The relation between the HRDP and HRVT needs to be better elucidated. In the reviewed literature, we find the study of Buchheit et al. (4) that investigated the relationship between HRDP and HRVT and showed similar responses in the HR and V[O.sub.2] of these methodologies regarding the ventilation threshold as well as strong correlation between the HRVT and HRDP, thus, suggesting similarities in the physiological development of both non-invasive methodologies for determining the AT of trained individuals. In agreement, this present study showed high determination coefficient ([r.sup.2]=0.73) between HRVTSD1 and HRDP (Chart 4).

Additionally, various investigations have been designed to study the relation between HRVT and others possibilities at the determination of AT. Various investigations showed associations between HRVT and AT (3,4,6,8) and stabilization in 4 mM of lactate in constant running loads tests referring the HRVT (23). But, another study did not corroborate with association between HRVT and AT (3). Thus, we suggest further studies directed to understand the relationship and concordance between HRVT with AT determined either through lactate concentration ([La]), ventilation, HR or critical power in athletes or physically active people.


It was possible to identify HRVT using different parameters and HRDP in progressive 20 m shuttle run tests, with concordance between the measures only for SD1 criterion, nevertheless, its relation with gold standard measures needs to be determined in further studies.


We would like to thank the researchers of the different laboratories that participated and contributed to the data collection and improvement in the development of this manuscript.

Corresponding author: Vitor Bertoli Nascimento, Department of Physical Education of Federal University of Parana, Parana, Brazil. Street Sagrado Coracao de Jesus. Phone (55) 41 9104-7890 Email:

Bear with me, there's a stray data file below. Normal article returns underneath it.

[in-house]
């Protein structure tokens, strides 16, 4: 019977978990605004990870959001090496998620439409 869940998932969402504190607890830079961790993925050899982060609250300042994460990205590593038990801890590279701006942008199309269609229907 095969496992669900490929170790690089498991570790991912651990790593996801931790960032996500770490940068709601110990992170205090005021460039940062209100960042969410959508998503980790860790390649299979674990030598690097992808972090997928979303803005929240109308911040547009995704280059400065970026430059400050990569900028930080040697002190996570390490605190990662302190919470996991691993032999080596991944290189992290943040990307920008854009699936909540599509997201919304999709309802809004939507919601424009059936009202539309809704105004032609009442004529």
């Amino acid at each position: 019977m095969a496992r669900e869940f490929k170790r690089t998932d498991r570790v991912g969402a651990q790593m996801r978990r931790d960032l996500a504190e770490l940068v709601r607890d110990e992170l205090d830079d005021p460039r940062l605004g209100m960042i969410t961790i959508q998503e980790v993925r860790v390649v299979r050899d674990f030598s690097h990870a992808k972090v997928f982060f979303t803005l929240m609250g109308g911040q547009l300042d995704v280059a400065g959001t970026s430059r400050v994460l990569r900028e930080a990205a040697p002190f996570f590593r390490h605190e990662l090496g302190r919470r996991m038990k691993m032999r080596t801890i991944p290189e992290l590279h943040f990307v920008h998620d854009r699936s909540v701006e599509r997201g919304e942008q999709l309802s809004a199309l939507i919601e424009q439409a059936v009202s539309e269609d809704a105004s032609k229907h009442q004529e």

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Vitor B. Nascimento [1], Raul Osiecki [1], Paulo E. Redkva [1], Elton B. Gomes [1], Fabiano M. Salgueirosa [1], Larissa B. Daros [1,3], Ana C. Osiecki [1], Edson I. Kaminagakura [2]

[1] Center for the Studies of Physical Performance, Curitiba, Parana, Brazil, [2] Laboratory for Physical Assessment, Health and Sports, Ponta Grossa, Parana, Brazil, [3] Department of Physical Education in Midwestern State University of Parana, Brazil
Table 1. Data Presented in Mean  [+ or -]  Standard Deviation
Regarding Maximum Heart Rate, Speed Peak, Corrected Speed Peak and
V[O.sub.2] max in the 20 m Shuttle Run Test.

                        HR max                SP
                     (beats x min-1)   (km x [h.sup.-1])
Mean [+ or -] SD   167 [+ or -] 6.44      13.93+1.19

                           CSP             V[O.sup.2] max
                    (km x [h.sup.-1])    (mL x [kg.sup.-1]
                                          x [min.sup.-1])

Mean [+ or -] SD   14.08 [+ or -] 1.21   50.44 [+ or -] 4.00

* HR max: maximum heart rate; SP: speed peak; CSP: corrected speed peak.
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Author:Nascimento, Vitor B.; Osiecki, Raul; Redkva, Paulo E.; Gomes, Elton B.; Salgueirosa, Fabiano M.; Dar
Publication:Journal of Exercise Physiology Online
Article Type:Report
Date:Apr 1, 2012